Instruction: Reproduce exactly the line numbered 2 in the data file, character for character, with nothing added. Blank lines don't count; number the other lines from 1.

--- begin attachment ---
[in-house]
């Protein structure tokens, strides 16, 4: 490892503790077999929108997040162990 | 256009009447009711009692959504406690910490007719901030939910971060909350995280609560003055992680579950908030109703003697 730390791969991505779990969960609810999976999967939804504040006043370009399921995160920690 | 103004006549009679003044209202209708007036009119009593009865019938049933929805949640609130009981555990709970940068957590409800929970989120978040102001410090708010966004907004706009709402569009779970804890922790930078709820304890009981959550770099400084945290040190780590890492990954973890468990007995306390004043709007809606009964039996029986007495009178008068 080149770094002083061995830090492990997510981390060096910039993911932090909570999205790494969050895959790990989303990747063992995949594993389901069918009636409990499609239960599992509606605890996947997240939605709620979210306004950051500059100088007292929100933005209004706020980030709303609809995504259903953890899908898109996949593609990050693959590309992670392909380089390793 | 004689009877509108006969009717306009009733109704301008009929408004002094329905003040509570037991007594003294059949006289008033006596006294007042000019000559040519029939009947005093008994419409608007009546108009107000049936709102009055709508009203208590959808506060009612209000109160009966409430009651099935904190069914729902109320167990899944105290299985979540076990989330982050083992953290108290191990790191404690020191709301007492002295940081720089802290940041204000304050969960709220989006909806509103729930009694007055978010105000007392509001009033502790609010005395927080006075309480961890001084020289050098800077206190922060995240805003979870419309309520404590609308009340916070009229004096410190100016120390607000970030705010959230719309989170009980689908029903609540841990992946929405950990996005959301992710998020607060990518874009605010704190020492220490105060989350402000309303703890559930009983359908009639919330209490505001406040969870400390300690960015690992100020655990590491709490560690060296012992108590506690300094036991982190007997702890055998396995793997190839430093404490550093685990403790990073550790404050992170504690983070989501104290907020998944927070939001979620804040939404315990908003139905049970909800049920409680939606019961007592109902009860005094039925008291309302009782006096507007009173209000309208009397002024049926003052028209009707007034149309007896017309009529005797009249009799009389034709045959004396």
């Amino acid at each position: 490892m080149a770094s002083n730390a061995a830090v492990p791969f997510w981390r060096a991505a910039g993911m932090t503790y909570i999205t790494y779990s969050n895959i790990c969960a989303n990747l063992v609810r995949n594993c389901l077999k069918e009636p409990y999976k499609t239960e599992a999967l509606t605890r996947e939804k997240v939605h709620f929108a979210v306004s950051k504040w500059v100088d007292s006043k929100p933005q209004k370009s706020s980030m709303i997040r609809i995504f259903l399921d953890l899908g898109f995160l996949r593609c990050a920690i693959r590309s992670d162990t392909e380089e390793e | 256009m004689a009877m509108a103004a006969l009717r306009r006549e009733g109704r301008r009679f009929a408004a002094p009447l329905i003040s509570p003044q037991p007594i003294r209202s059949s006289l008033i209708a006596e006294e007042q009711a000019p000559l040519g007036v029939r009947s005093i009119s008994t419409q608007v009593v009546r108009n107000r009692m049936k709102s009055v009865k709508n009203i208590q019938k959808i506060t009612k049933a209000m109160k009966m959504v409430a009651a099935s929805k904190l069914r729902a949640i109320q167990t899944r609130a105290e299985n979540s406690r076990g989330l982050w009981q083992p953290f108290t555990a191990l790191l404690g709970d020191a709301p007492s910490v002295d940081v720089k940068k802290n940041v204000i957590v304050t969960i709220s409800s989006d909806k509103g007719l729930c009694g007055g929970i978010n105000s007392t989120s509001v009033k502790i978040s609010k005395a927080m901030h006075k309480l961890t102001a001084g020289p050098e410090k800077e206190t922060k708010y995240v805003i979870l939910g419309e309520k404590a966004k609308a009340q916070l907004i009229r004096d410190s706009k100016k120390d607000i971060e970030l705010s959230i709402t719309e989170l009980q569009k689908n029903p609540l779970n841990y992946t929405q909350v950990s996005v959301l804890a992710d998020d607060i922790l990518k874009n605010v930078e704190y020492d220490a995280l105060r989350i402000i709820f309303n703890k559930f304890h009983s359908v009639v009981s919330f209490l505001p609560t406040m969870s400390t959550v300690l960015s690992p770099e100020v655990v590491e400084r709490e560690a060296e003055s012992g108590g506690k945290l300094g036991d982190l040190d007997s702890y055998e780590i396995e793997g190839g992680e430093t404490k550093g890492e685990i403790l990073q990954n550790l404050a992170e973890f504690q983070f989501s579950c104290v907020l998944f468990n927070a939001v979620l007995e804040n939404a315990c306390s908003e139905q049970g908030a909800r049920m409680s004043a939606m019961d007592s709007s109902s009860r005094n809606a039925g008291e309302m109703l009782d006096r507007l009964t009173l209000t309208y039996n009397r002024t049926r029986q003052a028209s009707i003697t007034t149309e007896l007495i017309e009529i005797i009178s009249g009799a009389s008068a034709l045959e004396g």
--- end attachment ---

């Protein structure tokens, strides 16, 4: 490892503790077999929108997040162990 | 256009009447009711009692959504406690910490007719901030939910971060909350995280609560003055992680579950908030109703003697 730390791969991505779990969960609810999976999967939804504040006043370009399921995160920690 | 103004006549009679003044209202209708007036009119009593009865019938049933929805949640609130009981555990709970940068957590409800929970989120978040102001410090708010966004907004706009709402569009779970804890922790930078709820304890009981959550770099400084945290040190780590890492990954973890468990007995306390004043709007809606009964039996029986007495009178008068 080149770094002083061995830090492990997510981390060096910039993911932090909570999205790494969050895959790990989303990747063992995949594993389901069918009636409990499609239960599992509606605890996947997240939605709620979210306004950051500059100088007292929100933005209004706020980030709303609809995504259903953890899908898109996949593609990050693959590309992670392909380089390793 | 004689009877509108006969009717306009009733109704301008009929408004002094329905003040509570037991007594003294059949006289008033006596006294007042000019000559040519029939009947005093008994419409608007009546108009107000049936709102009055709508009203208590959808506060009612209000109160009966409430009651099935904190069914729902109320167990899944105290299985979540076990989330982050083992953290108290191990790191404690020191709301007492002295940081720089802290940041204000304050969960709220989006909806509103729930009694007055978010105000007392509001009033502790609010005395927080006075309480961890001084020289050098800077206190922060995240805003979870419309309520404590609308009340916070009229004096410190100016120390607000970030705010959230719309989170009980689908029903609540841990992946929405950990996005959301992710998020607060990518874009605010704190020492220490105060989350402000309303703890559930009983359908009639919330209490505001406040969870400390300690960015690992100020655990590491709490560690060296012992108590506690300094036991982190007997702890055998396995793997190839430093404490550093685990403790990073550790404050992170504690983070989501104290907020998944927070939001979620804040939404315990908003139905049970909800049920409680939606019961007592109902009860005094039925008291309302009782006096507007009173209000309208009397002024049926003052028209009707007034149309007896017309009529005797009249009799009389034709045959004396």